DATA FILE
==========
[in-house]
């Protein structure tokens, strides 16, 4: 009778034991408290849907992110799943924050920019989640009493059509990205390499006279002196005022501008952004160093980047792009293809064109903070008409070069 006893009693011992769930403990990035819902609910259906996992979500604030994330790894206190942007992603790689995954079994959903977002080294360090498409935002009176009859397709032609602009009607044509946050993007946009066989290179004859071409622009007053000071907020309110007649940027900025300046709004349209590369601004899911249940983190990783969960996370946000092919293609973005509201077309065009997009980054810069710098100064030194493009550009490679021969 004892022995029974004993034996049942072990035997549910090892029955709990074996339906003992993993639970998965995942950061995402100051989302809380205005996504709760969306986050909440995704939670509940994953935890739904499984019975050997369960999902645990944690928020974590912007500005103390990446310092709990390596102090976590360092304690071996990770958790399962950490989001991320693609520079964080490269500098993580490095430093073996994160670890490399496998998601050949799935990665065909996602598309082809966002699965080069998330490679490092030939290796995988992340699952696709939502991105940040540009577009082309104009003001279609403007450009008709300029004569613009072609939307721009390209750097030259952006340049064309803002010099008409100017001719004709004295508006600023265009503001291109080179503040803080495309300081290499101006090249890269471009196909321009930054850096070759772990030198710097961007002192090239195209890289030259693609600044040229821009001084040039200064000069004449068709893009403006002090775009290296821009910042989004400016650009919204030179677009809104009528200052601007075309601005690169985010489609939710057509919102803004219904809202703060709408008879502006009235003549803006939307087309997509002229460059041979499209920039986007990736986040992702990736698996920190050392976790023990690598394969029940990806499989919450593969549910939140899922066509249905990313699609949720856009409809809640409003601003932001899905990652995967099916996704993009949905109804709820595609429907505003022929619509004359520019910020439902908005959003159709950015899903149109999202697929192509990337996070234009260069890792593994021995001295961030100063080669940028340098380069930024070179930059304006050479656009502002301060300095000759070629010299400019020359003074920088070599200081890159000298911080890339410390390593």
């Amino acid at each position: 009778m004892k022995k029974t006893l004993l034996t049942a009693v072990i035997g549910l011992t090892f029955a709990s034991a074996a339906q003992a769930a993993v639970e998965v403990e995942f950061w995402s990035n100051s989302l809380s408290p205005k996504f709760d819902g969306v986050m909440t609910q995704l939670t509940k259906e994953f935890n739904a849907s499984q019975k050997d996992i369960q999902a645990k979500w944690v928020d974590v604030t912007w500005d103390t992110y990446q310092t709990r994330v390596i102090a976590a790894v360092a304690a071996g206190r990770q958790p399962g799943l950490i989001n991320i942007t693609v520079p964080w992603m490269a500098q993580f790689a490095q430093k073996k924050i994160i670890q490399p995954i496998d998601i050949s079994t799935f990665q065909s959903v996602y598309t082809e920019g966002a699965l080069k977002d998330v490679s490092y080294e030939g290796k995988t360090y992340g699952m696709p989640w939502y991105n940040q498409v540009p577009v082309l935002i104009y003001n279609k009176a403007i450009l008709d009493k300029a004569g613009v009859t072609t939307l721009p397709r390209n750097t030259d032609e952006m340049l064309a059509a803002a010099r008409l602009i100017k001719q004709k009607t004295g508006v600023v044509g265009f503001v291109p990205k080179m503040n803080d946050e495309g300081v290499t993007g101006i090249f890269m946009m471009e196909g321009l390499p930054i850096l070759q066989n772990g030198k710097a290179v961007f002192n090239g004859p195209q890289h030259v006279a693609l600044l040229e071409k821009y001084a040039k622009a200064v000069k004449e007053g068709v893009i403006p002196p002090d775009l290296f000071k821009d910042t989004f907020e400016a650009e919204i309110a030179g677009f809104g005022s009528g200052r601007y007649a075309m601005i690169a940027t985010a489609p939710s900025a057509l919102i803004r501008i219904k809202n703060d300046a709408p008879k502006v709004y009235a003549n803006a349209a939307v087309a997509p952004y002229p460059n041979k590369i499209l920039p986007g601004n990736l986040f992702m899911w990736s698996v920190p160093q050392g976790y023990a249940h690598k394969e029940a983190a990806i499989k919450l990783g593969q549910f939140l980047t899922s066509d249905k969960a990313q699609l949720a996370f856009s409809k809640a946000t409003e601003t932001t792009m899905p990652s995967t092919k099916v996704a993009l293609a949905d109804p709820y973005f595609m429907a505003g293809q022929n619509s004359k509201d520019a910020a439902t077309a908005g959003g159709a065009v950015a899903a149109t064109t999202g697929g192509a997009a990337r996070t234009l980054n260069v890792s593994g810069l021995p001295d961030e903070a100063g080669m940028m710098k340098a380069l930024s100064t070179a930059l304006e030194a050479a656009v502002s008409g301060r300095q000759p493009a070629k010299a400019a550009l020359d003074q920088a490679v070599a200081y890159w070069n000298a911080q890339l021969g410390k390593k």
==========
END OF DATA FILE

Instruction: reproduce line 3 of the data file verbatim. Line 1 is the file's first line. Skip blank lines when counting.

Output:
């Amino acid at each position: 009778m004892k022995k029974t006893l004993l034996t049942a009693v072990i035997g549910l011992t090892f029955a709990s034991a074996a339906q003992a769930a993993v639970e998965v403990e995942f950061w995402s990035n100051s989302l809380s408290p205005k996504f709760d819902g969306v986050m909440t609910q995704l939670t509940k259906e994953f935890n739904a849907s499984q019975k050997d996992i369960q999902a645990k979500w944690v928020d974590v604030t912007w500005d103390t992110y990446q310092t709990r994330v390596i102090a976590a790894v360092a304690a071996g206190r990770q958790p399962g799943l950490i989001n991320i942007t693609v520079p964080w992603m490269a500098q993580f790689a490095q430093k073996k924050i994160i670890q490399p995954i496998d998601i050949s079994t799935f990665q065909s959903v996602y598309t082809e920019g966002a699965l080069k977002d998330v490679s490092y080294e030939g290796k995988t360090y992340g699952m696709p989640w939502y991105n940040q498409v540009p577009v082309l935002i104009y003001n279609k009176a403007i450009l008709d009493k300029a004569g613009v009859t072609t939307l721009p397709r390209n750097t030259d032609e952006m340049l064309a059509a803002a010099r008409l602009i100017k001719q004709k009607t004295g508006v600023v044509g265009f503001v291109p990205k080179m503040n803080d946050e495309g300081v290499t993007g101006i090249f890269m946009m471009e196909g321009l390499p930054i850096l070759q066989n772990g030198k710097a290179v961007f002192n090239g004859p195209q890289h030259v006279a693609l600044l040229e071409k821009y001084a040039k622009a200064v000069k004449e007053g068709v893009i403006p002196p002090d775009l290296f000071k821009d910042t989004f907020e400016a650009e919204i309110a030179g677009f809104g005022s009528g200052r601007y007649a075309m601005i690169a940027t985010a489609p939710s900025a057509l919102i803004r501008i219904k809202n703060d300046a709408p008879k502006v709004y009235a003549n803006a349209a939307v087309a997509p952004y002229p460059n041979k590369i499209l920039p986007g601004n990736l986040f992702m899911w990736s698996v920190p160093q050392g976790y023990a249940h690598k394969e029940a983190a990806i499989k919450l990783g593969q549910f939140l980047t899922s066509d249905k969960a990313q699609l949720a996370f856009s409809k809640a946000t409003e601003t932001t792009m899905p990652s995967t092919k099916v996704a993009l293609a949905d109804p709820y973005f595609m429907a505003g293809q022929n619509s004359k509201d520019a910020a439902t077309a908005g959003g159709a065009v950015a899903a149109t064109t999202g697929g192509a997009a990337r996070t234009l980054n260069v890792s593994g810069l021995p001295d961030e903070a100063g080669m940028m710098k340098a380069l930024s100064t070179a930059l304006e030194a050479a656009v502002s008409g301060r300095q000759p493009a070629k010299a400019a550009l020359d003074q920088a490679v070599a200081y890159w070069n000298a911080q890339l021969g410390k390593k």